soldiers has been reduced to as little as 36 hours, with medical care provided throughout (Gawande, 2004).

Air ambulance operations for U.S. civilians have traditionally followed the military model of “trauma medevac,” which emphasizes speed—moving the patient away from the site of the injury and to definitive care. However, a growing trend in the air medical industry is to bring more of the assets of the trauma center directly to the patient (Judge, 2005). One of the long-recognized goals of EMS is to deliver patients to definitive care within the “golden hour” (Lerner and Moscati, 2001), and in most cases this remains a primary objective. Air ambulance providers play a key role, especially in rural areas, where trauma centers are typically farther away from the scene of an incident. Branas and colleagues (2005) estimated that medical helicopters provide access for 81.4 million Americans who otherwise would not be able to reach a trauma center within an hour.

The Atlas and Database of Air Medical Services (ADAMS)—developed by academic researchers and supported by the Federal Highway Administration and NHTSA—now provides a map of available air medical service areas across the United States. ADAMS indicates that air medical providers have a heavy presence in many urban and suburban areas of the country, but that coverage is sparse in many rural locales. While it is inherently difficult to provide timely care to these remote areas, they have a particular need for greater coverage by air ambulance providers. Data indicate that in 2001, about 39 percent of vehicle-miles traveled were on rural roads, but 61 percent of all crash fatalities occurred on these roads (Flanigan et al., 2005).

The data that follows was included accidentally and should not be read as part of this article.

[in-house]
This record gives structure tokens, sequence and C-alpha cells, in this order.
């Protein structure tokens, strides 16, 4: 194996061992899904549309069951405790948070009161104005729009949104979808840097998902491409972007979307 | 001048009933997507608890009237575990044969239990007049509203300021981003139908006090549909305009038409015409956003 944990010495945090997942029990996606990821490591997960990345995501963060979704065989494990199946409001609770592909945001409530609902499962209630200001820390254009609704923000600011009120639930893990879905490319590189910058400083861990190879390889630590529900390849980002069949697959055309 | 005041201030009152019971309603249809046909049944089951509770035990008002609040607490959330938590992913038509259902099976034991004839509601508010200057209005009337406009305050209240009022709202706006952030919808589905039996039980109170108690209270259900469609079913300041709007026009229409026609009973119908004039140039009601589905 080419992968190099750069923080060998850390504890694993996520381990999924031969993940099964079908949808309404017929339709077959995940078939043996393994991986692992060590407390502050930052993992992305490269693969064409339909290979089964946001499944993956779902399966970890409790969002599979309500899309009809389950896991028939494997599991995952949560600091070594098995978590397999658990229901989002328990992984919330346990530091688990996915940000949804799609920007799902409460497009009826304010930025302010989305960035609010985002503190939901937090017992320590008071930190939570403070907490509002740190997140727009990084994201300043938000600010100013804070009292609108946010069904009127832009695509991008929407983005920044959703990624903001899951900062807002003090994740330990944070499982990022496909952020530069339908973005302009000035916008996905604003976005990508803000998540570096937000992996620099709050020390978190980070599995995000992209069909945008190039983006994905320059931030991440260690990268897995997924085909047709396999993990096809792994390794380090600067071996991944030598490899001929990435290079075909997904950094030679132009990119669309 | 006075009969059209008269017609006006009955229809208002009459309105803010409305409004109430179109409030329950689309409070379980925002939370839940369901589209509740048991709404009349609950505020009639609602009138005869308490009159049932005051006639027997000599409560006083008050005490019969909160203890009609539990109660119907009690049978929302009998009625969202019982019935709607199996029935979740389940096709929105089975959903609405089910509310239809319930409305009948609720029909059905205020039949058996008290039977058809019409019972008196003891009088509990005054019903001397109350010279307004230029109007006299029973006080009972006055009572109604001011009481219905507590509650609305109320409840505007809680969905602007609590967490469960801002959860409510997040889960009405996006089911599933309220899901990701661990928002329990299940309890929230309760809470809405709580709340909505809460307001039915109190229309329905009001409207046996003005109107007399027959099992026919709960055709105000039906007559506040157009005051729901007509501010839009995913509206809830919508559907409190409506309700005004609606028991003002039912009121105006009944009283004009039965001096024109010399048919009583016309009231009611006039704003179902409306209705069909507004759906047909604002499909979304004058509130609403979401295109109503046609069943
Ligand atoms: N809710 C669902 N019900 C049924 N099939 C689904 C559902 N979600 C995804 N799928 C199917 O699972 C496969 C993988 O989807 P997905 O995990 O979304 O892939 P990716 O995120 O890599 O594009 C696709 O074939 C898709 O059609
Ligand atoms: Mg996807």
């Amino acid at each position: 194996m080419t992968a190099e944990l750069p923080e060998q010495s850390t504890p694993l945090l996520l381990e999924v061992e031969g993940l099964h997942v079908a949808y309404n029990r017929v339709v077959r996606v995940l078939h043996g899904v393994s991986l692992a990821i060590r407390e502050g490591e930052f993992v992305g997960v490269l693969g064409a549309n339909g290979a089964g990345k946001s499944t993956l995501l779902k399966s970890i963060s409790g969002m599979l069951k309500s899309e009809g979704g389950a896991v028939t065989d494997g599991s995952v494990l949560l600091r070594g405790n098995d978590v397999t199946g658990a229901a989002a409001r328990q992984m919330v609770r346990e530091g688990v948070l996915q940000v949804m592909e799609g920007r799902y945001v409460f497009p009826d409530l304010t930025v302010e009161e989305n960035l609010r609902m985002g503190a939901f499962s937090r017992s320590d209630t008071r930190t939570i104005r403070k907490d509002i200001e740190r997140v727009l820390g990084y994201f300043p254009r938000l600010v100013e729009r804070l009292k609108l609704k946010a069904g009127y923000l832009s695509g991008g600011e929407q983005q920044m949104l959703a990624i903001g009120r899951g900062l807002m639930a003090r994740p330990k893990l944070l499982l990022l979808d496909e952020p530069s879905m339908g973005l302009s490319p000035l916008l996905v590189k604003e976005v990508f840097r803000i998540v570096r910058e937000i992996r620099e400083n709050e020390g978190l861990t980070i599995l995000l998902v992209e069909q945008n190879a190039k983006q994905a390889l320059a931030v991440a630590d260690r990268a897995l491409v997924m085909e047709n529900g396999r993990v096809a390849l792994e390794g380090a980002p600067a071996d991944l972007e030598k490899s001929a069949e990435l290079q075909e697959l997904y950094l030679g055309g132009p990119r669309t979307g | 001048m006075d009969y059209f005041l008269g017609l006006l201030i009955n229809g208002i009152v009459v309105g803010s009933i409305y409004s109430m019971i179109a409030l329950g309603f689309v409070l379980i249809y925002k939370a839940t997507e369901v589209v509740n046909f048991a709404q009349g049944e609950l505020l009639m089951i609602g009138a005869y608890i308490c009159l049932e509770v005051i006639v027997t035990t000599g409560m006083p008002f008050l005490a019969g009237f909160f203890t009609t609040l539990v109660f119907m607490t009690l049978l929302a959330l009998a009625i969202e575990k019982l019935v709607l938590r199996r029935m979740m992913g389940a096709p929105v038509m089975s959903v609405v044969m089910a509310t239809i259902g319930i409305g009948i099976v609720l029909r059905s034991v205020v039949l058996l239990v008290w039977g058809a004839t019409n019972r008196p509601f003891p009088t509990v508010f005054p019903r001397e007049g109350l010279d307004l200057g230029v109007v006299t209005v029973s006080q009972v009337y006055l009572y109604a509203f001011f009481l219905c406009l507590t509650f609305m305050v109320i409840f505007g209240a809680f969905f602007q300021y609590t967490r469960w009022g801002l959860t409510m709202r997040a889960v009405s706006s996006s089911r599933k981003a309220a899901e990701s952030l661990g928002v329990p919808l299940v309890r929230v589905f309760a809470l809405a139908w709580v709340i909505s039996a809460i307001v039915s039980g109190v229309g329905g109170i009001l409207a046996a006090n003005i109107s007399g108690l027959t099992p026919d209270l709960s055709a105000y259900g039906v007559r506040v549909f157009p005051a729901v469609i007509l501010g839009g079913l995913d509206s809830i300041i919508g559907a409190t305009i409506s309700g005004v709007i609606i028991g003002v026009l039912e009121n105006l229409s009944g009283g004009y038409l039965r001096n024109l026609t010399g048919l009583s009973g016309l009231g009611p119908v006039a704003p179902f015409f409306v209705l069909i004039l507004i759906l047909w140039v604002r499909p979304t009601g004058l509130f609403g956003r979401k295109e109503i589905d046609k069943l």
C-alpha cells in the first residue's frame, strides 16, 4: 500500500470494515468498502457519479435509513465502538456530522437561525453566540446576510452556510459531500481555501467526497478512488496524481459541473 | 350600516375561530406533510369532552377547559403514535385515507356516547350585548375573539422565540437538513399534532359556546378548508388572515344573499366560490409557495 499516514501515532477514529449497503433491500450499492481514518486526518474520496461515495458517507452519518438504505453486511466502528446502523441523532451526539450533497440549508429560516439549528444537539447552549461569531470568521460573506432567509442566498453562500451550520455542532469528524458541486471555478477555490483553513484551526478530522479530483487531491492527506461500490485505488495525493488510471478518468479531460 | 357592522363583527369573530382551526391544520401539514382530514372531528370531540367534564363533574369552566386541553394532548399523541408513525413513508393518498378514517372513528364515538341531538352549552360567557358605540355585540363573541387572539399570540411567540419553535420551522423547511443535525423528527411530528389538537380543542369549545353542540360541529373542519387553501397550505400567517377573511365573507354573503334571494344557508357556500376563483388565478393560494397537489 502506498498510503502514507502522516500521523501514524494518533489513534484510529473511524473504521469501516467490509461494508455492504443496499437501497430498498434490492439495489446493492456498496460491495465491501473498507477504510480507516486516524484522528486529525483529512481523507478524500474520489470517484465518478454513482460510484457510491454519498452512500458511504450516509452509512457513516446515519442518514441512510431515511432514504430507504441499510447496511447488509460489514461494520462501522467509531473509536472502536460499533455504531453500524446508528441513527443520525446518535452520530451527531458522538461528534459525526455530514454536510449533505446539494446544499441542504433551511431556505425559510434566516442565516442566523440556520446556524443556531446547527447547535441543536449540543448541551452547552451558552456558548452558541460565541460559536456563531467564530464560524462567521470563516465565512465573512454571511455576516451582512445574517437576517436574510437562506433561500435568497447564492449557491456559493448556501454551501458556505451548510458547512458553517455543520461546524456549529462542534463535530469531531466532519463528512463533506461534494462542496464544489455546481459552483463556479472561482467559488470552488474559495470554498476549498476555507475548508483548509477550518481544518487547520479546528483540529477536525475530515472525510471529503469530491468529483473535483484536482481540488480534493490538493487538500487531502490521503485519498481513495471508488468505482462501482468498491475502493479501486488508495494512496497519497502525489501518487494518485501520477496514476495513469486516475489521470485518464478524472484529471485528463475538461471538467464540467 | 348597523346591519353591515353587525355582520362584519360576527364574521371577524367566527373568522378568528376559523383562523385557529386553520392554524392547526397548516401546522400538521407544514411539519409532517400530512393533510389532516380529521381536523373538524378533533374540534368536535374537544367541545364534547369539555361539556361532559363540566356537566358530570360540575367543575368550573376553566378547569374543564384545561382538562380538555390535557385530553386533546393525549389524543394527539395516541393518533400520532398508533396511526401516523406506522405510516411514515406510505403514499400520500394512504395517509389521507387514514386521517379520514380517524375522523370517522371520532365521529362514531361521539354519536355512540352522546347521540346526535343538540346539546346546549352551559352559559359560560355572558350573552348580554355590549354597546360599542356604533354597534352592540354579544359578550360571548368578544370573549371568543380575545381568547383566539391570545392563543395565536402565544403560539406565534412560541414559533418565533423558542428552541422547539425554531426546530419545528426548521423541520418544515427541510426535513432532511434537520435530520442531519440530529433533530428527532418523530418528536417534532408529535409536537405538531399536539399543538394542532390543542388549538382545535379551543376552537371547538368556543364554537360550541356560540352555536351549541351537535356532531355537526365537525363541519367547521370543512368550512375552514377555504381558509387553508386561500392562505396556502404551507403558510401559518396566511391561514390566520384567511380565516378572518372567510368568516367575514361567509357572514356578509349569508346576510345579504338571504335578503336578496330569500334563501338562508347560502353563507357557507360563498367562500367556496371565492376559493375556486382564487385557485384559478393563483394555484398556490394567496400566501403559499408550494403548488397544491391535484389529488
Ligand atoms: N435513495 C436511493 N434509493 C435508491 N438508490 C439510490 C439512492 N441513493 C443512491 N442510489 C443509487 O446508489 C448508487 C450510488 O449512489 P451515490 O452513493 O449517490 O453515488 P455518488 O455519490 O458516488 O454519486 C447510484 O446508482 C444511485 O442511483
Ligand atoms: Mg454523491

In addition to concerns about access, there are concerns regarding safety. As noted earlier, there has recently been an increase in the number of air ambulances involved in crashes and this has prompted greater scrutiny from the media and regulators. The Federal Aviation Administration (FAA) is responsible for certifying the safety of air ambulance programs operating in the United States. However, because of a decrease in the number of FAA inspectors, along with a rapid increase in the number of air medical providers, safety checks have not been sufficiently rigorous in recent years according to print media reports (Davis, 2005; Meier, 2005). This comes at a time when Medicare reimbursements for air medical transport have increased, and competition within the industry has grown substantially (Meier, 2005). In response to growing concerns regarding air ambulance safety, the FAA released guidelines in August 2005 instructing air ambulance firms to implement safety measures, such as using checklists to ensure that maintenance steps have been completed and improving decision making about whether to launch in unsafe weather conditions (Davis, 2005).

The Airline Deregulation Act of 1978 gave the FAA, rather than the states, regulatory authority over the operations of this industry. Court cases between states and the federal government involving air ambulance opera-



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